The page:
Grand Canyon National Park offers free distance learning programs for classrooms, including virtual field trips, lessons aligned to national and state standards, explorations and more. There are lesson resources and DVDs for loan to teachers.
The Grand Canyon National Park’s Distance Learning Program is a great resource for schools to let their students explore one of the most famous national landmarks.
The students get to talk with a park ranger online and learn all about the Grand Canyon.
You can find out more in the press release below.
FOR IMMEDIATE RELEASE MEDIA CONTACT:
Jan. 08, 2015 Chris Fiscus
Visit Grand Canyon Without Leaving Classroom
Technology provides students with virtual experience of the national park
GRAND CANYON – Students now have the opportunity to visit the iconic steep views of Grand Canyon without ever leaving the comfort of their classrooms. All they need is curiosity, Skype or an IP connection.
It can be a major undertaking to physically bring students to the Grand Canyon. But thanks to technology, classrooms everywhere can easily visit through Grand Canyon National Park’s Distance Learning Program.
In 2014, the free program reached about 4,000 students in 26 states.
“We really can connect with just about anyone,” said Amala Posey, distance learning coordinator for Grand Canyon National Park. “A lot of kids can’t get to the Grand Canyon anytime soon, but we can bring the canyon to them.”
Posey points out the curriculum is designed to complement what students are learning in their classrooms, such as geology or ecology. “If you’re studying plate tectonics, why don’t you use Grand Canyon as your subject matter?”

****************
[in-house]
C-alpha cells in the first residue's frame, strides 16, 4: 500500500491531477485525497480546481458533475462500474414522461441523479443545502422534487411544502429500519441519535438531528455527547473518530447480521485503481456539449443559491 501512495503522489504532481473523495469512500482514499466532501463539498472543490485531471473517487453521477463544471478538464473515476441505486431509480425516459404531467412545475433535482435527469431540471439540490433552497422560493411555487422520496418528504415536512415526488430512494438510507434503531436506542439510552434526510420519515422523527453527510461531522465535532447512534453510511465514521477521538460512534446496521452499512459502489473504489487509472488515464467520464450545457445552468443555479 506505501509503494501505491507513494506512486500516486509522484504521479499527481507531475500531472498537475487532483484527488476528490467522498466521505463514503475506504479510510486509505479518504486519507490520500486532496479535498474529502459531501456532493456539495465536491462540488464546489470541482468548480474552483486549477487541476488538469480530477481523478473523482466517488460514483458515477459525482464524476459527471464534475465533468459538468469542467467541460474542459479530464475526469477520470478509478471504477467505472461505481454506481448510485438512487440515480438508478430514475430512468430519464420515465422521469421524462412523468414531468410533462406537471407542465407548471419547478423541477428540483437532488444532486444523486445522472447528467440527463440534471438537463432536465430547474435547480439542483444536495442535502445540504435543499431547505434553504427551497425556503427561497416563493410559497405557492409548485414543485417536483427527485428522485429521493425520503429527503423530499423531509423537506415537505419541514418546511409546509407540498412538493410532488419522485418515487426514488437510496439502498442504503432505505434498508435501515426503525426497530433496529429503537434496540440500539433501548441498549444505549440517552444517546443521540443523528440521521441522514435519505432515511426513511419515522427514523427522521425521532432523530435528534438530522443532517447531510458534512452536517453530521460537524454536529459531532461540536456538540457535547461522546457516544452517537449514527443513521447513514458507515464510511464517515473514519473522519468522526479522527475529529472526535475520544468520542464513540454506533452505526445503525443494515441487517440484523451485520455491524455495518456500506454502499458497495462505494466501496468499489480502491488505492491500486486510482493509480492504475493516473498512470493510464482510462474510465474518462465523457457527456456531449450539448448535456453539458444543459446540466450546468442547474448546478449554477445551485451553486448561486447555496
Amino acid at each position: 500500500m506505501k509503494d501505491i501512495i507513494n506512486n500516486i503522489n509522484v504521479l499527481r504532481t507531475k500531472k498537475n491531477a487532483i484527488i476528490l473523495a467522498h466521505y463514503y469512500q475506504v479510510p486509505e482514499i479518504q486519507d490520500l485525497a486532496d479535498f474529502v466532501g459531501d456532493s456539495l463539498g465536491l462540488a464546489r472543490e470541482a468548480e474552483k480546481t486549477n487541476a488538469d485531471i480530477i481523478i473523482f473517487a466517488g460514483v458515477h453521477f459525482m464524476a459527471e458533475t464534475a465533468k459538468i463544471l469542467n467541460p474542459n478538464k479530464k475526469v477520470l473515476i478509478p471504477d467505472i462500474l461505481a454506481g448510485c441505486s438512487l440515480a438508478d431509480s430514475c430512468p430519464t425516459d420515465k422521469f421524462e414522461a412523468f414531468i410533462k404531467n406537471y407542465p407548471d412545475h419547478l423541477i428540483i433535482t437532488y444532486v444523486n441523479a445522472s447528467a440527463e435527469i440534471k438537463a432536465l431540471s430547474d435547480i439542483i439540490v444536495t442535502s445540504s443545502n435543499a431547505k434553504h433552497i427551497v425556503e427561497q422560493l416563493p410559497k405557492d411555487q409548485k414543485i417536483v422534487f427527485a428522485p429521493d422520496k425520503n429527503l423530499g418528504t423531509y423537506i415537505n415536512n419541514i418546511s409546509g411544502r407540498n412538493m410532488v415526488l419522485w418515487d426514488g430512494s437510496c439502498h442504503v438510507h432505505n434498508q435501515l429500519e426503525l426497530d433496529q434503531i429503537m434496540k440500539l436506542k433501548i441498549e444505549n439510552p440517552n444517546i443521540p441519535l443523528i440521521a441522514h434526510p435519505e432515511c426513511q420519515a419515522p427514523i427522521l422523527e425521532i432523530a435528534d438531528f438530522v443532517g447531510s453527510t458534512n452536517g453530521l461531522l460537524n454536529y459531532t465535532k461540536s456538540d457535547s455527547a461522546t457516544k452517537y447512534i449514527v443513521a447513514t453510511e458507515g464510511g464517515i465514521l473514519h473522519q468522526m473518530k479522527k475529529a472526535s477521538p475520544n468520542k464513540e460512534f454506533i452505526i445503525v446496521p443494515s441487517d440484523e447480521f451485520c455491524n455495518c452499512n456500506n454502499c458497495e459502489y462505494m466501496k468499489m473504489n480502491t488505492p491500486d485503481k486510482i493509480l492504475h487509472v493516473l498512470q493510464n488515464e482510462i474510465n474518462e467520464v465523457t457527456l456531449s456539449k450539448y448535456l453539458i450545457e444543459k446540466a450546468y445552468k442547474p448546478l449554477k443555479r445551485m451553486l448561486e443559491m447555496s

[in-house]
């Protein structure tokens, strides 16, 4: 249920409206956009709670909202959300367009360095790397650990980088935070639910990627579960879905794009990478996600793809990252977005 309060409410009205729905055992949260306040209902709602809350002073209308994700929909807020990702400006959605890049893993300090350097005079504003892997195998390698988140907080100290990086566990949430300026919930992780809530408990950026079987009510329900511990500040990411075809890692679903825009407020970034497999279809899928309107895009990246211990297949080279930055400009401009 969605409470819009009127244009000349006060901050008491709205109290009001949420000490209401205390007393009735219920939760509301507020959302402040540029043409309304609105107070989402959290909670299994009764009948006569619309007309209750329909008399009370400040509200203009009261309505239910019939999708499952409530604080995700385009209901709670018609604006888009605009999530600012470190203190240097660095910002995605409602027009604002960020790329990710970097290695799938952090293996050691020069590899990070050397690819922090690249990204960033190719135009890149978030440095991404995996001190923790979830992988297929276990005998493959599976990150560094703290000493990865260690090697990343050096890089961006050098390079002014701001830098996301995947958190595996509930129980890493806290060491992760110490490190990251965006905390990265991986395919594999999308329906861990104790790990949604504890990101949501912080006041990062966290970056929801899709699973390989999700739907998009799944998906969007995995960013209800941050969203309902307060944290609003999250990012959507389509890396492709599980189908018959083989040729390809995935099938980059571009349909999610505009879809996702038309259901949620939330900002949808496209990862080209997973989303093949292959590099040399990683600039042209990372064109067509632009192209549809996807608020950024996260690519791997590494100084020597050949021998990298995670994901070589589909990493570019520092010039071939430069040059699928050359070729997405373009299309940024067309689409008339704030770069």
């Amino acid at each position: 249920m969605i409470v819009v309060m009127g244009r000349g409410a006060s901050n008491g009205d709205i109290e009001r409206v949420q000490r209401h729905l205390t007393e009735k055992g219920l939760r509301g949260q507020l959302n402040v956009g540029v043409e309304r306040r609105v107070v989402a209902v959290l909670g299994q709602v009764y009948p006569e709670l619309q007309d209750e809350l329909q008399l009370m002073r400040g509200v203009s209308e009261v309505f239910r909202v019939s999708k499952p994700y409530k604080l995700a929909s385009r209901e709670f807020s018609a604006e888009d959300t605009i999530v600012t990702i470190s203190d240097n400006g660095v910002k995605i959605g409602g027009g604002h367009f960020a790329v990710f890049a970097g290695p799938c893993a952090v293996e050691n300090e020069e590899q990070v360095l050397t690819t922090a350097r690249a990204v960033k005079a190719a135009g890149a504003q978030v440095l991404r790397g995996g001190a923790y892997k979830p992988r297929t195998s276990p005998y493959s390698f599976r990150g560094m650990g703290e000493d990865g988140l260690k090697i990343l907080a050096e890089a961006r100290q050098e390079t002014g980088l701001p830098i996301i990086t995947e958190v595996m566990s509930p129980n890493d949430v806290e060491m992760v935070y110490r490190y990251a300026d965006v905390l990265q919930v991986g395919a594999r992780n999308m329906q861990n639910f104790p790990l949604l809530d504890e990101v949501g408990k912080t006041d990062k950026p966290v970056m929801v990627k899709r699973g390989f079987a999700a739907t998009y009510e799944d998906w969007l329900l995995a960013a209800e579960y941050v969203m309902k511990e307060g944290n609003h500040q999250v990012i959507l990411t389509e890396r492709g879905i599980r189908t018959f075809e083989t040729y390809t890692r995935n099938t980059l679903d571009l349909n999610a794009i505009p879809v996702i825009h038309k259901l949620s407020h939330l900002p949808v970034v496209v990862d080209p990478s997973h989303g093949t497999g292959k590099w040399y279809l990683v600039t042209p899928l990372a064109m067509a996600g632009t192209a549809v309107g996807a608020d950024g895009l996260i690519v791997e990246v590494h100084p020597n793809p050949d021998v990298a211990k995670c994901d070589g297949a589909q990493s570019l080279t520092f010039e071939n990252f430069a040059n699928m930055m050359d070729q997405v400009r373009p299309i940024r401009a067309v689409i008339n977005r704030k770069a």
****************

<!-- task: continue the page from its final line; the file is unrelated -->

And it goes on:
The distance learning program produces curriculum-based education programs for students, but is also used to connect with college students, nature centers and adult learners. The program is used by K-12 students, and more specifically those in third through sixth grade. Each program puts park rangers face-to-face with students.
Eight different programs are offered to schools, including the popular, “Ask a Ranger,” session where students spend time with a ranger discussing Grand Canyon ecology, geology and human history. Other sessions focus on ancient life in the canyon, fossils, or summing up the last 12,000 years – in one hour.
A recent session began with an aerial view of the canyon before taking students inside. Rangers explained the canyon’s rich history and moved down into the Colorado River, giving students the experience of hitting rough rapids on a river trip.
The Grand Canyon Association, the official non-profit partner of Grand Canyon National Park, helped make the program a reality, giving more than $100,000 to supply the technology that makes it all possible.
“The kids are sitting in New York and all of a sudden they’re 2,000 miles away at the canyon and they say ‘ahhhhhhh’ when they first see it,” said Jacob Fillion, branch chief for resource education and international program coordinator for Grand Canyon National Park.
Past classroom sessions included schools in Canada, Mexico and most recently, Germany. The hope for the national park and Grand Canyon Association is to expand the program to other countries worldwide.
Response from students and teachers has been positive. One student convinced his family to vacation at a national park after participating in a session. “That’s why we are doing it,” Fillion said. “These kids are really connecting with the national parks in their neighborhood.”
More than 200 schools visit the Grand Canyon each year, and rangers travel all over the state thanks to Grand Canyon Association funding. But the distance learning program puts rangers and the canyon within reach of any classroom. You can support this program and others that help Grand Canyon National Park at www.grandcanyon.org.
About the Grand Canyon Association:
Founded in 1932, the Grand Canyon Association (GCA) is the National Park Service’s official nonprofit partner raising private funds to benefit Grand Canyon National Park. The GCA operates retail shops and visitor centers within the park and provides premier educational opportunities about the natural and cultural history of the region. The GCA works to help preserve and protect Grand Canyon National Park by cultivating support, education and understanding of the park.